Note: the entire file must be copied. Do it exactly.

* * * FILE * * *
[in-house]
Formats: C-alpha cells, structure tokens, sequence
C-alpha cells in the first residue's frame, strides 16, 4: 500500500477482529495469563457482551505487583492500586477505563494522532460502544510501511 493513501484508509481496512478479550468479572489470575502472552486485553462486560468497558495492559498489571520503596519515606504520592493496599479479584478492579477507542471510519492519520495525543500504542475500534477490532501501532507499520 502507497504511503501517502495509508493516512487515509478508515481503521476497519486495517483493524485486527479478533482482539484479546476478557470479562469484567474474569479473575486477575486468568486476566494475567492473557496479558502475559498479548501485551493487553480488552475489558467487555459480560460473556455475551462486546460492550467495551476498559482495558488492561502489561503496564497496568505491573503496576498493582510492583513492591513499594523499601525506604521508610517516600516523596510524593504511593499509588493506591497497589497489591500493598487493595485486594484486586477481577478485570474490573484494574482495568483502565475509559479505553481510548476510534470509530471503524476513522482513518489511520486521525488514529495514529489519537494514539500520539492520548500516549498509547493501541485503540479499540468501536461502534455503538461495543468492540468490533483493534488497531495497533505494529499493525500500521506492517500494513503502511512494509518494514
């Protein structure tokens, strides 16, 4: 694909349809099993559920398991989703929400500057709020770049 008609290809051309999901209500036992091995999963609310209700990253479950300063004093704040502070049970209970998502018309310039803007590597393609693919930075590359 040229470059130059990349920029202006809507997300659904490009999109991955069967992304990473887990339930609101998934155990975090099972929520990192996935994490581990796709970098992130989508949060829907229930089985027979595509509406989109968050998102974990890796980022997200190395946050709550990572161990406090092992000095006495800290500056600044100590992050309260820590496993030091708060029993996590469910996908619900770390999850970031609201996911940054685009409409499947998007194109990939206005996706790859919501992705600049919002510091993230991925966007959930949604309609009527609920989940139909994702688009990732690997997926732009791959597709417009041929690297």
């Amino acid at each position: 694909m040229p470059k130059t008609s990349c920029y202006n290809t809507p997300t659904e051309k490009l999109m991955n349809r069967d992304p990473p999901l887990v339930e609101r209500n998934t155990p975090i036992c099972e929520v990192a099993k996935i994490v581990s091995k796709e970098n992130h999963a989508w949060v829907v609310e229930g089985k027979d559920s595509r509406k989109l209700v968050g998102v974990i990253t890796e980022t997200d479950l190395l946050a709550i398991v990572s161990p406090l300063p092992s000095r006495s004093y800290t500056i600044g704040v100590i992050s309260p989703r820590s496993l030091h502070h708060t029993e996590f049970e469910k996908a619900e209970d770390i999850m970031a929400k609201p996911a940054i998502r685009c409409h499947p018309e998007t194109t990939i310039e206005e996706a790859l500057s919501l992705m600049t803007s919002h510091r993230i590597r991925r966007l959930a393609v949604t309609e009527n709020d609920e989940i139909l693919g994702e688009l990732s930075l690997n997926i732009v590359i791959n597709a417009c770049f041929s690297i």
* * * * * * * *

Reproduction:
[in-house]
Formats: C-alpha cells, structure tokens, sequence
C-alpha cells in the first residue's frame, strides 16, 4: 500500500477482529495469563457482551505487583492500586477505563494522532460502544510501511 493513501484508509481496512478479550468479572489470575502472552486485553462486560468497558495492559498489571520503596519515606504520592493496599479479584478492579477507542471510519492519520495525543500504542475500534477490532501501532507499520 502507497504511503501517502495509508493516512487515509478508515481503521476497519486495517483493524485486527479478533482482539484479546476478557470479562469484567474474569479473575486477575486468568486476566494475567492473557496479558502475559498479548501485551493487553480488552475489558467487555459480560460473556455475551462486546460492550467495551476498559482495558488492561502489561503496564497496568505491573503496576498493582510492583513492591513499594523499601525506604521508610517516600516523596510524593504511593499509588493506591497497589497489591500493598487493595485486594484486586477481577478485570474490573484494574482495568483502565475509559479505553481510548476510534470509530471503524476513522482513518489511520486521525488514529495514529489519537494514539500520539492520548500516549498509547493501541485503540479499540468501536461502534455503538461495543468492540468490533483493534488497531495497533505494529499493525500500521506492517500494513503502511512494509518494514
């Protein structure tokens, strides 16, 4: 694909349809099993559920398991989703929400500057709020770049 008609290809051309999901209500036992091995999963609310209700990253479950300063004093704040502070049970209970998502018309310039803007590597393609693919930075590359 040229470059130059990349920029202006809507997300659904490009999109991955069967992304990473887990339930609101998934155990975090099972929520990192996935994490581990796709970098992130989508949060829907229930089985027979595509509406989109968050998102974990890796980022997200190395946050709550990572161990406090092992000095006495800290500056600044100590992050309260820590496993030091708060029993996590469910996908619900770390999850970031609201996911940054685009409409499947998007194109990939206005996706790859919501992705600049919002510091993230991925966007959930949604309609009527609920989940139909994702688009990732690997997926732009791959597709417009041929690297």
């Amino acid at each position: 694909m040229p470059k130059t008609s990349c920029y202006n290809t809507p997300t659904e051309k490009l999109m991955n349809r069967d992304p990473p999901l887990v339930e609101r209500n998934t155990p975090i036992c099972e929520v990192a099993k996935i994490v581990s091995k796709e970098n992130h999963a989508w949060v829907v609310e229930g089985k027979d559920s595509r509406k989109l209700v968050g998102v974990i990253t890796e980022t997200d479950l190395l946050a709550i398991v990572s161990p406090l300063p092992s000095r006495s004093y800290t500056i600044g704040v100590i992050s309260p989703r820590s496993l030091h502070h708060t029993e996590f049970e469910k996908a619900e209970d770390i999850m970031a929400k609201p996911a940054i998502r685009c409409h499947p018309e998007t194109t990939i310039e206005e996706a790859l500057s919501l992705m600049t803007s919002h510091r993230i590597r991925r966007l959930a393609v949604t309609e009527n709020d609920e989940i139909l693919g994702e688009l990732s930075l690997n997926i732009v590359i791959n597709a417009c770049f041929s690297i």